Parsey is a parser for context-free grammars. It utilizes earley parsing, a top-down chart parsing algorithm that can parse a large set of grammars.

Parsey takes a list of rules (which can be defined using the `Rule`

constructor)
and some input sentence, then constructs a parse tree for the given language.
The many applications of this include abstract syntax tree creation, NLP, and
arithmetic, to name a few.

Install from npm:

```
npm install parsey --save
```

```
const Rule = require('parsey').Rule;
const Sym = require('parsey').Sym;
const parse = require('parsey').parse;
const sum = new Sym('sum');
const prod = new Sym('prod');
const factor = new Sym('factor');
// Rule( [lhs : Sym], [rhs : Array], [valuator : Function] )
let grammar = [
// sum
new Rule(sum , [sum, '+', prod] , (x, _, y) => x + y),
new Rule(sum , [prod] , (x) => x),
// product
new Rule(prod , [prod, '*', factor] , (x, _, y) => x * y),
new Rule(prod , [factor] , (x) => x),
// factor
new Rule(factor , ['(', sum, ')'] , (_, x) => x),
new Rule(factor , [/\d+/] , (n) => parseFloat(n))
];
let expr = '2 + 3 * (1 + 4)';
let parseTree = parse(exp, grammar);
console.log(evaluate(parseTree));
// => 17
```

A Sym is nothing more than an object that references a specific symbol for use
in grammar rules, with a `name`

attribute that describes the symbol (names need
not be unique).

```
const Sym = require('parsey').Sym;
let sum = new Sym('sum');
let prod = new Sym('prod');
```

Rules describe the structure of a language. They contain a left-hand side consisting of a sole symbol, a right-hand side consisting of a list of symbols, and an optional evaluation function.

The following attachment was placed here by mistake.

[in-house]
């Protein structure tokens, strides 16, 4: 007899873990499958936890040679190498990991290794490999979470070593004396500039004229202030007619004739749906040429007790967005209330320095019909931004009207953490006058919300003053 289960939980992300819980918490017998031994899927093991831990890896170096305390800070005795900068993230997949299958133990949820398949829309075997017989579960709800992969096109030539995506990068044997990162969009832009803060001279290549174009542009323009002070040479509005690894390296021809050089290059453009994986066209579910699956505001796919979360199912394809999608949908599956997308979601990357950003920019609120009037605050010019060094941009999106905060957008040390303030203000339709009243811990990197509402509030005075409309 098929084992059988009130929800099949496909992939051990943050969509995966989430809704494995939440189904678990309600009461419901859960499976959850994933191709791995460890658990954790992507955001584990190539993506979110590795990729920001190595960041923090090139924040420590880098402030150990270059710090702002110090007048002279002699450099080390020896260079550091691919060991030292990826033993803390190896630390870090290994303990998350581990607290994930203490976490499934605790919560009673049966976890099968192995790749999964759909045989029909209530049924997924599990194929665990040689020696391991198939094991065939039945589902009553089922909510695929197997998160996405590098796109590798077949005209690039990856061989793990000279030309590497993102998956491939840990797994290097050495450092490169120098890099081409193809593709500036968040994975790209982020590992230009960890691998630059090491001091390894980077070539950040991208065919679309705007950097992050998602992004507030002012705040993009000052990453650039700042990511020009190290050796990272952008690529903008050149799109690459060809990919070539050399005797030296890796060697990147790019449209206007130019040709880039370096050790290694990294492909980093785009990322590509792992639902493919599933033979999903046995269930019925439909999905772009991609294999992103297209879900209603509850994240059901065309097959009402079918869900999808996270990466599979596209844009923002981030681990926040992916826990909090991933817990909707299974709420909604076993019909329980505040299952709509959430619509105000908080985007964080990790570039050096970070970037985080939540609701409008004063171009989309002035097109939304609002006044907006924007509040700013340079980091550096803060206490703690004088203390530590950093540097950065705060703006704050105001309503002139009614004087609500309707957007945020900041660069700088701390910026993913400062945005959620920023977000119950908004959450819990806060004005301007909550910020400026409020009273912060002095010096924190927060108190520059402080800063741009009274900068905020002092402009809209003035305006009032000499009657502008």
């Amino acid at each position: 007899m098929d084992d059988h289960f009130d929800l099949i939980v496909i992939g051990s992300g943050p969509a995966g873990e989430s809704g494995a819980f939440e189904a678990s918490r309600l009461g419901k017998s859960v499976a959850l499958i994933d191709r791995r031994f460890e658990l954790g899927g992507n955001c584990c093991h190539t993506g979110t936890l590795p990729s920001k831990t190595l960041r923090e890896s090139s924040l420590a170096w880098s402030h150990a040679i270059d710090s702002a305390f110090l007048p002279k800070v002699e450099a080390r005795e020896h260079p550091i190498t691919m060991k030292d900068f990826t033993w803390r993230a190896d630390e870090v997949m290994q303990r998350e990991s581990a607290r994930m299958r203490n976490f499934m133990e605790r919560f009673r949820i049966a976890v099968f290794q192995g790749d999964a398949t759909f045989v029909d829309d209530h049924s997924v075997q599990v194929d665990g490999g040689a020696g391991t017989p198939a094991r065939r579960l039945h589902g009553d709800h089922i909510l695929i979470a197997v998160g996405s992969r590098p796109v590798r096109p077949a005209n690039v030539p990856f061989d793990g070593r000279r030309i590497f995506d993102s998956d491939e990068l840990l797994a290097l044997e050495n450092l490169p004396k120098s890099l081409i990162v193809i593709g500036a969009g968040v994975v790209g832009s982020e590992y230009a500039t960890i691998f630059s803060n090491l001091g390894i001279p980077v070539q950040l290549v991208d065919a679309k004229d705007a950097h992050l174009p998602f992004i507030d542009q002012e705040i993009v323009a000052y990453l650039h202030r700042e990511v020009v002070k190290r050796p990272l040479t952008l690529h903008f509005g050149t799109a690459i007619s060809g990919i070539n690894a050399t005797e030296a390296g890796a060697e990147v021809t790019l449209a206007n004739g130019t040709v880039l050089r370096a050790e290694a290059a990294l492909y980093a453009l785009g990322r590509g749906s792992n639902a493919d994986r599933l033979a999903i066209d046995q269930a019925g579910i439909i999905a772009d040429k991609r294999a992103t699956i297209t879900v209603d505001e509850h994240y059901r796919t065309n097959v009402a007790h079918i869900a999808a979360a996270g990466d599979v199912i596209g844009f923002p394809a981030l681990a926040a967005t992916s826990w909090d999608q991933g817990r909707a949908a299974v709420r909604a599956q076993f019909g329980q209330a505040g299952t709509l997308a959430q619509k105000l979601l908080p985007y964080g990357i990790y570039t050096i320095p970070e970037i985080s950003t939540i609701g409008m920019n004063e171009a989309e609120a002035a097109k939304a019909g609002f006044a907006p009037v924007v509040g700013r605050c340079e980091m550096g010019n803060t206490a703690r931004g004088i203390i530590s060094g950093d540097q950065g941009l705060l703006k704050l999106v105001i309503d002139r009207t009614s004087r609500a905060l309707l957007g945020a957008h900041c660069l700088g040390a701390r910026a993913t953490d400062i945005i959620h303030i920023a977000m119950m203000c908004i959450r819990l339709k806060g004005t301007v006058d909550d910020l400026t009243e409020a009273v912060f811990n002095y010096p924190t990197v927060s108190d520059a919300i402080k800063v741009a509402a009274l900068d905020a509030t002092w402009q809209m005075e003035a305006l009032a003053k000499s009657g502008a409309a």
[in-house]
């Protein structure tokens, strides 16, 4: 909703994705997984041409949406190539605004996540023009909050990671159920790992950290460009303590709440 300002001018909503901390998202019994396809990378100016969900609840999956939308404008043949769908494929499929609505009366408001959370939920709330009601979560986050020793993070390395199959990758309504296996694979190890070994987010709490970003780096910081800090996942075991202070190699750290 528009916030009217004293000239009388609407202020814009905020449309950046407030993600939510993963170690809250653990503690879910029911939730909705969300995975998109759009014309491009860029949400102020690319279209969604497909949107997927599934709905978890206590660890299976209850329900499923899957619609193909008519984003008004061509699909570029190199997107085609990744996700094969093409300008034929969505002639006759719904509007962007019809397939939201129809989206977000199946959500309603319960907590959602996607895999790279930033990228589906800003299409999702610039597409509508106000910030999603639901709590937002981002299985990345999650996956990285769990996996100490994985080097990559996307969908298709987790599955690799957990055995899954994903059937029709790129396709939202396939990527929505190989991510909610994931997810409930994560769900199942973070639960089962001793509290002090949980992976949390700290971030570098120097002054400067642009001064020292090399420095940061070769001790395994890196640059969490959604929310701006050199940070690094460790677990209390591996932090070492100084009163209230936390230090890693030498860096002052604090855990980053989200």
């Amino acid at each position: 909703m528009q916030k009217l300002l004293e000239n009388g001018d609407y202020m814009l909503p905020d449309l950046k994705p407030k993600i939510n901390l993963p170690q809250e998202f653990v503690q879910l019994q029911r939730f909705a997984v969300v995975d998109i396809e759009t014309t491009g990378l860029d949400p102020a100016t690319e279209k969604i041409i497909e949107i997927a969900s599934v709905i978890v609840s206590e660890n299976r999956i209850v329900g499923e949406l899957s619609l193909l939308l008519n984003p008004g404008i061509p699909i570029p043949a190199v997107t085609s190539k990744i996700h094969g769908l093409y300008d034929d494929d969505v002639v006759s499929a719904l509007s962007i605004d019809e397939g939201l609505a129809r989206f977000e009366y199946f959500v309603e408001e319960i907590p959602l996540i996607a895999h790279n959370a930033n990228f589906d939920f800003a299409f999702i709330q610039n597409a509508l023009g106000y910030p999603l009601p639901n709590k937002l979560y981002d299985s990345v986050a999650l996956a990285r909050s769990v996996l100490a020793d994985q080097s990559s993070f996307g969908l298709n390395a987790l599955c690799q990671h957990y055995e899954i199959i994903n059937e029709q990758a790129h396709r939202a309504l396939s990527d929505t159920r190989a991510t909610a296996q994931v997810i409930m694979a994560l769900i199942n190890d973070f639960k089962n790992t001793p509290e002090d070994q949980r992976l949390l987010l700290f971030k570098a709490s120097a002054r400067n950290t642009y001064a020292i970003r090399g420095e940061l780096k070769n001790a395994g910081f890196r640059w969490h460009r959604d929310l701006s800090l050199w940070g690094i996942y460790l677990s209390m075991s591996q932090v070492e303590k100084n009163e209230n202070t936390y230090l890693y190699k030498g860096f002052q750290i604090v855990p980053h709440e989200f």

```
const Rule = require('parsey').Rule;
// lhs rhs valuator
let sumRule = new Rule(sum, [sum, '+', prod], (x, _, y) => x + y);
```

This rule states that a sum can be any `sum`

, followed by a `+`

, followed by
any `prod`

. The rhs can be populated with `Sym`

objects, strings, or `RegExp`

objects.

This rule's valuator is a function that takes 3 arguments (one for each symbol on the rhs), and adds the first and last (we don't care about the '+').

The Rule class is extended from Array, so the rhs symbols correspond to a Rule's indices and all of the methods on Array.prototype will apply to the rhs.

The CFG is a glorified array, a container for your rules. It has some methods
like `rule()`

and `getSymbols()`

, which can be handy for creating rules from
strings.

```
const CFG = require('parsey').CFG;
let grammar = new CFG();
grammar.rule('S -> NP VP');
grammar.rule('NP -> Det N');
grammar.rule('VP -> V NP');
grammar.rule('Det -> "the");
grammar.rule('Det -> "a");
grammar.rule('V -> /runs?/');
grammar.rule('V -> "ran"');
```

`rule()`

will try to find existing symbols in the grammar that have the same
names as the ones that appear in a production string, and will create new Sym
objects if a symbol could not be found.

It will also treat string-looking symbols like `"the"`

as terminal symbols and
leave them as strings, and likewise will turn things like `/regex/`

into RegExp
objects, which are also terminals.

Given a list of Rules, parsing becomes as simple as

```
const parse = require('parsey').parse;
parse('1 + 2 * 3', grammar);
```

The `parse()`

function returns a parse tree, which is a node of the following
structure:

```
{
item: [Rule],
children: [Array]
}
```

Elements in children can be either nodes of the above structure, or strings.

Example:

```
// 1 * 2
{
item: <Rule 'prod' [prod, '*', factor]>,
children: [
{
item: <Rule 'factor' [/\d+/]>,
children: [ '1' ]
},
'*',
{
item: <Rule 'factor' [/\d+/]>,
children: [ '2' ]
}
]
}
```

Check out examples to see parsey in action for various use cases!

Testing parsey requres jasmine (2.0+). All specs can be found in `spec/`

. To run
all tests, simply run `npm test`

in the project's root.

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